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languages: Palauan, English
President: Johnson Toribiong
Republic of Palau
religions: Christianity, Modekngei
Palau does not produce enough
food to support itself, mainly because the cost
of doing so is higher than the cost of importing
needed items. The main crops are coconuts,
bananas, root crops such as taro (similar to the
potato), vegetables, and tropical fruits.
Poultry, pigs, and dairy cows are the main
livestock. Crops and livestock generated only
about 2 percent of GDP in 1998. Since Palau
cannot incorporate any economies of scale in
agricultural production, the likelihood of
significant increases in the sector are slim.
Fisheries generated about 3 percent of GDP in
1998, but output from the fisheries sector
appears to be in a steady decline-in 1992, the
value of fish landed was almost 4 times greater,
and the fishing fleet has halved to 150 vessels
Much of the catch from Palau's waters is taken
by Chinese and Japanese vessels, and Palau
receives income from licence fees of around
$200,000 a year. It is felt that there is
considerable illegal fishing. In addition, local
boats meet with Chinese and Japanese vessels at
sea and sell their catches to them, leading to
under-recording of the Palau catch.
More than 200 volcanic and coral islands, many of them surrounded by a single barrier reef, make up the northern Pacific nation of Palau.
Its tropical waters are home to an abundance of marine life, making Palau a paradise for divers.
The scenery ranges from white sandy beaches to dense jungle. Palau tries to protect its wildlife from hunters and poachers. It favours sustainable tourism.
It relies on financial aid from the US, provided under a Compact of Free Association which gives the US responsibility for Palau's defence and the right to maintain military bases there. Direct aid is set to wind up in 2009.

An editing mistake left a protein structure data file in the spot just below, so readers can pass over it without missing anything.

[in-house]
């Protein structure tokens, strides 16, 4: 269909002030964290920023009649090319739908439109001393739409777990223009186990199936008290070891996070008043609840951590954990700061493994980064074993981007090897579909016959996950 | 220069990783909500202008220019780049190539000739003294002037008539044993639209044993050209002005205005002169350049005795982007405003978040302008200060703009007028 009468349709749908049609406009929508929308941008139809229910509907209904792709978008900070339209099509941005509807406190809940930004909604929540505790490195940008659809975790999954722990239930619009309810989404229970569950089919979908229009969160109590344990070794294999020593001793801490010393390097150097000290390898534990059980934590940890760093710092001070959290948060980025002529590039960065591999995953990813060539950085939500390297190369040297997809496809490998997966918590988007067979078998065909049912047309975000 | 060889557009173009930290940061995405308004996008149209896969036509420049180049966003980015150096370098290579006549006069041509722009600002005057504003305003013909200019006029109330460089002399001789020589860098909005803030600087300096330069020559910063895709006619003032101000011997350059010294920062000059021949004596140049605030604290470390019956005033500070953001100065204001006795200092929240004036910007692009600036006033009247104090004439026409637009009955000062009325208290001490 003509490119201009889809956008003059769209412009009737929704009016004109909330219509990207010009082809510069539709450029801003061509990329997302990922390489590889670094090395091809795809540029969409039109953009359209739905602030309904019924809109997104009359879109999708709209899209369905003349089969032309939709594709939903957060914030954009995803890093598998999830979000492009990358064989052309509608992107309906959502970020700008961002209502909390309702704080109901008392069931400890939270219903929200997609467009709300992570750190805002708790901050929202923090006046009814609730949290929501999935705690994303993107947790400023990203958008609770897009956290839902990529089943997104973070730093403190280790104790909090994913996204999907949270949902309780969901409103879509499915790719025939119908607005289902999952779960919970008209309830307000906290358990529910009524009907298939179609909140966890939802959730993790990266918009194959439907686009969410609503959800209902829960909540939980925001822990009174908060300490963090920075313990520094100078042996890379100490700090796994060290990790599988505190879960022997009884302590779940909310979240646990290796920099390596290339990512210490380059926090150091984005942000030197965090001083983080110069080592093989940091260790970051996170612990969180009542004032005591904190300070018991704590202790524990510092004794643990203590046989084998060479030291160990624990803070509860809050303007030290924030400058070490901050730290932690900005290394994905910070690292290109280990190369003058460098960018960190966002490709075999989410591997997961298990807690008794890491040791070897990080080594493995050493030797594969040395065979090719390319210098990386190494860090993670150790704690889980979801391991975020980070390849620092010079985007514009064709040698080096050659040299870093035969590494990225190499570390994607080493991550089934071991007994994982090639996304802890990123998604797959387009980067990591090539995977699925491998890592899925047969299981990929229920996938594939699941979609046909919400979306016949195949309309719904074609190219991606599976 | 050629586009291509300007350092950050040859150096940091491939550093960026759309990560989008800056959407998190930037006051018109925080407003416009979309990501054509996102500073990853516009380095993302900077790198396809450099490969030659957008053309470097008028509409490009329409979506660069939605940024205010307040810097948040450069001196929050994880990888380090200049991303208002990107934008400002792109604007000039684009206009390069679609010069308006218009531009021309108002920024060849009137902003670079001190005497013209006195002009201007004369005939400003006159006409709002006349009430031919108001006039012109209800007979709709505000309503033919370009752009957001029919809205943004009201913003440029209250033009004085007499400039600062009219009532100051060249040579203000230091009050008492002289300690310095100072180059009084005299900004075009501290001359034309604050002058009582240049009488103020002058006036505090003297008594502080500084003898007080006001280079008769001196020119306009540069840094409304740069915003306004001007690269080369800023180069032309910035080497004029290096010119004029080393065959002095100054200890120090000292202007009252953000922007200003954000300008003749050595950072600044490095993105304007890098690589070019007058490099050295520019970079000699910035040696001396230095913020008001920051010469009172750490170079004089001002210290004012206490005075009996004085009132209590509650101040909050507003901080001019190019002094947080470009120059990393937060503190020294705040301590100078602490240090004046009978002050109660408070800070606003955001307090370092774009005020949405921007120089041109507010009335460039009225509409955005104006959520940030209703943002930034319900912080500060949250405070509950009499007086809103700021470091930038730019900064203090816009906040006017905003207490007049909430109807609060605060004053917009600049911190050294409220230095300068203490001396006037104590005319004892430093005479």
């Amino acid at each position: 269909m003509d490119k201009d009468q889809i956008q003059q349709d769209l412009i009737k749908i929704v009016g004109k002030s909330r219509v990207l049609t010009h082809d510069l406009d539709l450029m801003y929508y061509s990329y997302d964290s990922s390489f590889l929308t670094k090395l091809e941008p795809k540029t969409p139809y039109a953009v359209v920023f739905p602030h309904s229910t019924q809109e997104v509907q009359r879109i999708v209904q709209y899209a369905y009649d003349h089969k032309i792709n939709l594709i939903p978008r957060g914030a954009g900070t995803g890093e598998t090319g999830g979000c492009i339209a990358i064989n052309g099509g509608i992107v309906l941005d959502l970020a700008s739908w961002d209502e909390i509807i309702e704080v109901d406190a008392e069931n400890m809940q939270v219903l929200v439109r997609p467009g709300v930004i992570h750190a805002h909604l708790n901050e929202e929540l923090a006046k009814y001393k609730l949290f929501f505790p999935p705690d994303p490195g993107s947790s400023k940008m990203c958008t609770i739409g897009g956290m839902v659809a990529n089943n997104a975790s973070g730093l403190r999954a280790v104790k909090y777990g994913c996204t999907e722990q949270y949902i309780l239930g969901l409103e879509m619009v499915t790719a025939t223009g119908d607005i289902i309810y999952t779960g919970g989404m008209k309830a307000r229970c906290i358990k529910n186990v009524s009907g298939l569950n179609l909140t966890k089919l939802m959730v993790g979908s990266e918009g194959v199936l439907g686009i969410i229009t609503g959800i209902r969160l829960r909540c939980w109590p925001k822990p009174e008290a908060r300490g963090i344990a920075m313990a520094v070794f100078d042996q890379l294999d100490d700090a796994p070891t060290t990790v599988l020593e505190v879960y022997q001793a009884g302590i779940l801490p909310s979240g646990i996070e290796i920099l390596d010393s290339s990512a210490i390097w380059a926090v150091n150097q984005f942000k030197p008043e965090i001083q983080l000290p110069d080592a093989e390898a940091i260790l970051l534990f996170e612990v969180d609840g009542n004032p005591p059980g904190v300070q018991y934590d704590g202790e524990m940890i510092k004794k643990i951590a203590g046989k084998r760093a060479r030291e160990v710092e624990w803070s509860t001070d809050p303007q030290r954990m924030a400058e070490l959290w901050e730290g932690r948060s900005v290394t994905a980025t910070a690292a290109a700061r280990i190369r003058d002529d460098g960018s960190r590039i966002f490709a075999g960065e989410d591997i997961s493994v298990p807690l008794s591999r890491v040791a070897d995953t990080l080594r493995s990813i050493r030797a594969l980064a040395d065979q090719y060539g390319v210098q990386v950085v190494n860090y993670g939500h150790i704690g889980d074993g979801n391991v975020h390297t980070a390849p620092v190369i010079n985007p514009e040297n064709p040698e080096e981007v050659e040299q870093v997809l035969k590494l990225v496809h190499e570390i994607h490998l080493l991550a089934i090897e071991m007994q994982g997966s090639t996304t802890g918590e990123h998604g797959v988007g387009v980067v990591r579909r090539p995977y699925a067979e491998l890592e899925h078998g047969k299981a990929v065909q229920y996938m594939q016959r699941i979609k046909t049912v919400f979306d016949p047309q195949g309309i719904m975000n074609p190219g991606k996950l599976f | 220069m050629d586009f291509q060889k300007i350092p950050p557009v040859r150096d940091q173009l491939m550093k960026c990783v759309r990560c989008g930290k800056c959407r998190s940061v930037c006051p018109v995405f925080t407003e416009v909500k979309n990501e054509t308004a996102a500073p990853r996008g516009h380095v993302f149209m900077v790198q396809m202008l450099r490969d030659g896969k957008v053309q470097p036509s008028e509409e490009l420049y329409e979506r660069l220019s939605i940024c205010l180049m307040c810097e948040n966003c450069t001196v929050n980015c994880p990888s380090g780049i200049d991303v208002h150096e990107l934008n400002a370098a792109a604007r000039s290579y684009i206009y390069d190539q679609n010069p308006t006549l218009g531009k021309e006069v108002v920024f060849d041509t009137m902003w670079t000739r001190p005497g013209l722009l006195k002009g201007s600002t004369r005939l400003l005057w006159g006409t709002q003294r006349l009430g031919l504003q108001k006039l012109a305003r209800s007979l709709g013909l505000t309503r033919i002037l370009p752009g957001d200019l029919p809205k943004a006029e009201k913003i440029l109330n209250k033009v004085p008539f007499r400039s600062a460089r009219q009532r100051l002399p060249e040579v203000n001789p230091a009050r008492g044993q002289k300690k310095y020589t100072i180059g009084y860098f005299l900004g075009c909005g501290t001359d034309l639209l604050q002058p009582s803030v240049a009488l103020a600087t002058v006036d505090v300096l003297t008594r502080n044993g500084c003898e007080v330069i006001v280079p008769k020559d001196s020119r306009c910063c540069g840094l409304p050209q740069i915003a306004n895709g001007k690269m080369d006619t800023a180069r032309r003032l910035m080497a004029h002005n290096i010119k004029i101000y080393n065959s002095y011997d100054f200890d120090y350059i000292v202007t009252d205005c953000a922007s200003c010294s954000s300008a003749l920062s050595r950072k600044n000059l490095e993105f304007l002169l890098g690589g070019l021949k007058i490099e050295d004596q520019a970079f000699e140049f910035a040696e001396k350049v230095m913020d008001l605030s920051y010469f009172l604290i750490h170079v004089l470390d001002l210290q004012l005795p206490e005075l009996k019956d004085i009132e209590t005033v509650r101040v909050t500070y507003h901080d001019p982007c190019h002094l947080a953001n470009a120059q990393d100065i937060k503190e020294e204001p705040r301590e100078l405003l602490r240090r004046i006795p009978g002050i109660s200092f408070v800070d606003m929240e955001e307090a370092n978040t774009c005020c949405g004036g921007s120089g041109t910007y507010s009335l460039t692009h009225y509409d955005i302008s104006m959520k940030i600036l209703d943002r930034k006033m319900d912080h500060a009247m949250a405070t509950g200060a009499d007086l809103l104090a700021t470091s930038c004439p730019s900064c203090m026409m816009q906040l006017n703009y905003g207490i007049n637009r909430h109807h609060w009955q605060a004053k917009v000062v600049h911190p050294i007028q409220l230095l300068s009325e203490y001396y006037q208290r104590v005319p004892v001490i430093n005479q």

Tourism is low key, though growing in economic importance. Many visitors come from Taiwan, with which Palau has diplomatic ties. Taiwanese aid boosts the economy. The government is Palau's largest employer.
Monoliths and other relics are reminders of an ancient culture that thrived on the islands, but Palau's recent history has been dominated by outside influences - from Spain, Britain, Germany, Japan and the US. Palau saw some of the region's fiercest fighting in World War II.
Though embracing some Western trappings, many Palauans identify with their traditional culture and its codes and rites.
Politics in Palau sometimes has been lively; the nation's first president was assassinated in 1985.
Mr Toribiong was elected in the presidential poll of November 2008, beating outgoing Vice-President Elias Camsek Chin. The previous president, Tommy Remengesau, had served his maximum two consecutive terms and could not run again.
A US-educated lawyer, Mr Toribiong served as ambassador to Taiwan before standing for president.
Like his predecessor, President Toribiong has said Palau must end its dependence on US aid and diversify its economy beyond tourism. He was inaugurated on 15 January 2009.